Suzy Shackleton - Rainow’s felt artist
PUBLISHED: 00:00 11 April 2014
A Rainow-based felt artist welcomes walkers into her historic studio for a piece of textile history
When Suzy Shackleton left her job as director of a Manchester-based advertising agency to start a family, she dreamed of a career that enabled her to combine family life with working from home.
Now, 20 years on, Suzy has fulfilled her dream, having turned her passion for felt into a home-business based in the picturesque village of Rainow, near Macclesfield, next to the sprawling moorlands and hills of the Peak District National Park.
But her idyllic lifestyle didn’t happen easily. Suzy said: ‘After establishing a successful mail order gift business, I decided to return to college to study art part-time. I had always wanted to do this since school, but it was never considered a serious option. My parents and family were so supportive and with their help, I managed to run a business and study at the same time.
‘While I was on the course, a tutor showed us how to make a simple piece of felt and I was hooked from the start. I loved the rich colours of the wool, its tactile qualities and the whole process of rolling and creating the felt. There’s quite a therapeutic feelgood factor about it that almost links you with its history.’
Felt soon became Suzy’s passion and after years of making vibrant wall hangings – either to order or to sell in galleries and exhibitions – her hobby soon began to turn into a career. Juggling her full time mail-order business with a family and a blossoming art career was becoming increasingly challenging and in 2009 the mum-of-three sold her gift business and became a full time felt artist.
‘I think I was destined to be a felt artist,’ she added. ‘Not only was my grandma a milliner making felt hats for the very wealthy, but I was born in Stockport, which used to be the main felting region in the country with more than 30 factories churning out felt hats, trying to meet demand.’
Suzy, 50, now works from her home-based studio/gallery, where the stunning views provide her with daily inspiration to create contemporary designs using traditional felt making techniques. Each piece of work is intricately hand rolled and wet felted using inlays and mosaics. It is then embellished with needle felting. Layering the fine merino wool to gradually build up depth and tone, she then combines traditional with modern by using ancient felt-making techniques to create contemporary illustrative designs.
‘I regard my felts as paintings with the wool fibres representing my pallet,’ she said. ‘I love the exciting textures, bold designs and quirky compositions, but most of all it’s colour that inspires me.’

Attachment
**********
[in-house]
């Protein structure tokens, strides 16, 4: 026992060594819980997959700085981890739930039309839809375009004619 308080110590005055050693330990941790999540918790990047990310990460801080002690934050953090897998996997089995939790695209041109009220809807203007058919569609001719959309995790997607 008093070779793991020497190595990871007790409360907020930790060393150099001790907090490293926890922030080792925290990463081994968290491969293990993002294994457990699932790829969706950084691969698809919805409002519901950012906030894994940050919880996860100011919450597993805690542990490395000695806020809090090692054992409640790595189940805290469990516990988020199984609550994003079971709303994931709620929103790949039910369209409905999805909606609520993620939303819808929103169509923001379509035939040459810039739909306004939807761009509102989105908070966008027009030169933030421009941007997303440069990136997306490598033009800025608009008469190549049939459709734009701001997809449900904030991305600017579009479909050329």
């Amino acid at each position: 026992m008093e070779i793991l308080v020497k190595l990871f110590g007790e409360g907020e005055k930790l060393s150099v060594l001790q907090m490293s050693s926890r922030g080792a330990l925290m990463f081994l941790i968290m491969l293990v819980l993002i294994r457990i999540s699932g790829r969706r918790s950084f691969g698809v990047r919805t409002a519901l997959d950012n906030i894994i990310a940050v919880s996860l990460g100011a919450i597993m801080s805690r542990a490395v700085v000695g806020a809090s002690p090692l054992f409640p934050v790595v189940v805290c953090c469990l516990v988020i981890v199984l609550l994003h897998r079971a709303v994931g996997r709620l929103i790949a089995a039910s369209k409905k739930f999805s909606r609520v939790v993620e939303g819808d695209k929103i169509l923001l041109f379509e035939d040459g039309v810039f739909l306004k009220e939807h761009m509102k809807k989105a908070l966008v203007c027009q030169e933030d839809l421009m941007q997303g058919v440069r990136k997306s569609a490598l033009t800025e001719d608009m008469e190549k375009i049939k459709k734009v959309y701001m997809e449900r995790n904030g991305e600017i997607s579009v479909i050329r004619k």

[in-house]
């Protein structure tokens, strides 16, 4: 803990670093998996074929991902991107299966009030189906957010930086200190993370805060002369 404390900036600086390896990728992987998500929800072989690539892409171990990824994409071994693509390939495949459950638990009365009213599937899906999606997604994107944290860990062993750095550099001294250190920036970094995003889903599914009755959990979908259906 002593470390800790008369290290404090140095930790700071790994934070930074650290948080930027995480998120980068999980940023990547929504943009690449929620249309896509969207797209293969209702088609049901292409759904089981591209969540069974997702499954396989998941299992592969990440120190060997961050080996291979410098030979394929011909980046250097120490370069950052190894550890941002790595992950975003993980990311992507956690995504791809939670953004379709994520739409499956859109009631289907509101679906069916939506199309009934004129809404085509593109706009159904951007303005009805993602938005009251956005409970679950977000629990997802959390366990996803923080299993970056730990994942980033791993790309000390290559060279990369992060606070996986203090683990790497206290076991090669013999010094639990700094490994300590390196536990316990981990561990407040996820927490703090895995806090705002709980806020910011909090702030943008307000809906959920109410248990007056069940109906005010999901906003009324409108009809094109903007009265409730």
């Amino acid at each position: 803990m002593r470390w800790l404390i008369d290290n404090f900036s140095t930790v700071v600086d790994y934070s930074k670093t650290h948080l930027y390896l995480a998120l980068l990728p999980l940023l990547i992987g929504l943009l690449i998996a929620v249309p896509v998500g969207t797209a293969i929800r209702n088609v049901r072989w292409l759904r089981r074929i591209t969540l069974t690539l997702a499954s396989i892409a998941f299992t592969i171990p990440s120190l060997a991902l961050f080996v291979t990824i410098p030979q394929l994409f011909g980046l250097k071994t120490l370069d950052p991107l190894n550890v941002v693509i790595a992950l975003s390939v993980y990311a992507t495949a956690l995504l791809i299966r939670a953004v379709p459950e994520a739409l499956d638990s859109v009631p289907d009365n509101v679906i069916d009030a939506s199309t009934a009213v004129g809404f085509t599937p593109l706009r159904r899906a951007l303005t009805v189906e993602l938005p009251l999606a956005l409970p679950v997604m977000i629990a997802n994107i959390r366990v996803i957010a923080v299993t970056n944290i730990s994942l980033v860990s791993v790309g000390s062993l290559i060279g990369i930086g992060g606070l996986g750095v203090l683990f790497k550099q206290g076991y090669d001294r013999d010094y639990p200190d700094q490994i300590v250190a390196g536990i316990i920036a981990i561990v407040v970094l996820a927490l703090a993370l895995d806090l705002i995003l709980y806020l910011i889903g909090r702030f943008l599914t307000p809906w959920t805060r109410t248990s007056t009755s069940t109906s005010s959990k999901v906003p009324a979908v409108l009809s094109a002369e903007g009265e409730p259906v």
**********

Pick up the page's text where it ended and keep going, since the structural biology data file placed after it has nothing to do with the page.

Commissions both for private individuals and corporate institutions have become increasingly popular for Suzy, while her unique pieces lend themselves beautifully to interior design, leading her to develop an individual service where colours and designs can be matched to interior decor. In addition, she runs half-day beginners’ workshops where guests learn the traditional felt-making techniques.
As well as being an award-winning artist, Suzy is also an active member of Peak District Artisans, an association of fine artists and artisans and the 62 Group with whom she exhibits internationally. While the majority of her work is sold at exhibitions, galleries and online, her location has now inspired her to welcome visitors to view her felt making in the studio.
Dating back to the 15th century, The Tower House – where Suzy and her family have lived since 2003 – was originally known as Towerhill Farm. ‘Interestingly, although Towerhill’s main purpose was farming, in the early 1600s it was thought that it was also producing textiles on a commercial basis,’ Suzy added. ‘Evidence for this lay in appraisers of the time noting that the farm had large quantities of wool stock, spinning wheels, linen yarn and flax.’
The unusual tower in front of house is a folly of more recent construction and the area was known as Tower Hill long before it was built.
‘When we moved in, the barn was in a dilapidated state, but we spent the next few years working with an award-winning local builder to gradually renovate and convert it into a studio/gallery,’ she said. ‘We wanted to retain where possible the original stone and features of the barn – the result is a dream come true for me.
‘Looking back now, I realise that the renovation was a big project, but it was worth it. To be able to do a job that you love, in a place that you love and welcome visitors on a daily basis – I am incredibly fortunate.’
One of the oldest houses in Rainow, The Tower House is located on The Gritstone Trail which covers over 35 miles of Cheshire countryside, from Lyme Park through wild moorlands and distinctive landscapes to Mow Cop in Kidsgrove.
‘I have opened my studio to the public because it’s a unique place to visit while enjoying the walk,’ Suzy added. ‘People come and spend time viewing my latest collections while learning about felt making and watching me at work. I love the fact that people combine their visits to this beautiful part of the country with a walk to the White Nancy and return for a brew in the studio.’
Suzy is in her studio most days and welcomes visitors but a call beforehand is advised.